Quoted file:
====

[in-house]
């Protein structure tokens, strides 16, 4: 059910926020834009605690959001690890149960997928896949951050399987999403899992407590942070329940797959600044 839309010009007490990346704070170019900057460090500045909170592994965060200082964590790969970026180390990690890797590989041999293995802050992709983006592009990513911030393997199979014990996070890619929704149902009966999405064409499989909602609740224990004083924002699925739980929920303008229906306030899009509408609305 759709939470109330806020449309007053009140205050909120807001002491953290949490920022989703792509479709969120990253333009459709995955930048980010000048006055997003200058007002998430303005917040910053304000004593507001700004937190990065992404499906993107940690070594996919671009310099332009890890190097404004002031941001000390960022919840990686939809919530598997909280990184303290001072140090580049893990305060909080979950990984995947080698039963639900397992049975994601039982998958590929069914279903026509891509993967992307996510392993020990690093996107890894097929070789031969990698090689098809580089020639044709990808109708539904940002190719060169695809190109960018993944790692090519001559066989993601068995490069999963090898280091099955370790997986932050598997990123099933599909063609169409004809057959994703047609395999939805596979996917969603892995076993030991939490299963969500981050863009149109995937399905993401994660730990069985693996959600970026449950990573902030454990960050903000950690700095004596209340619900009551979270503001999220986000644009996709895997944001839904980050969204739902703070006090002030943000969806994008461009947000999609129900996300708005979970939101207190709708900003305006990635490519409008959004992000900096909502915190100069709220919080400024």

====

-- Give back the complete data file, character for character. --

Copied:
[in-house]
């Protein structure tokens, strides 16, 4: 059910926020834009605690959001690890149960997928896949951050399987999403899992407590942070329940797959600044 839309010009007490990346704070170019900057460090500045909170592994965060200082964590790969970026180390990690890797590989041999293995802050992709983006592009990513911030393997199979014990996070890619929704149902009966999405064409499989909602609740224990004083924002699925739980929920303008229906306030899009509408609305 759709939470109330806020449309007053009140205050909120807001002491953290949490920022989703792509479709969120990253333009459709995955930048980010000048006055997003200058007002998430303005917040910053304000004593507001700004937190990065992404499906993107940690070594996919671009310099332009890890190097404004002031941001000390960022919840990686939809919530598997909280990184303290001072140090580049893990305060909080979950990984995947080698039963639900397992049975994601039982998958590929069914279903026509891509993967992307996510392993020990690093996107890894097929070789031969990698090689098809580089020639044709990808109708539904940002190719060169695809190109960018993944790692090519001559066989993601068995490069999963090898280091099955370790997986932050598997990123099933599909063609169409004809057959994703047609395999939805596979996917969603892995076993030991939490299963969500981050863009149109995937399905993401994660730990069985693996959600970026449950990573902030454990960050903000950690700095004596209340619900009551979270503001999220986000644009996709895997944001839904980050969204739902703070006090002030943000969806994008461009947000999609129900996300708005979970939101207190709708900003305006990635490519409008959004992000900096909502915190100069709220919080400024």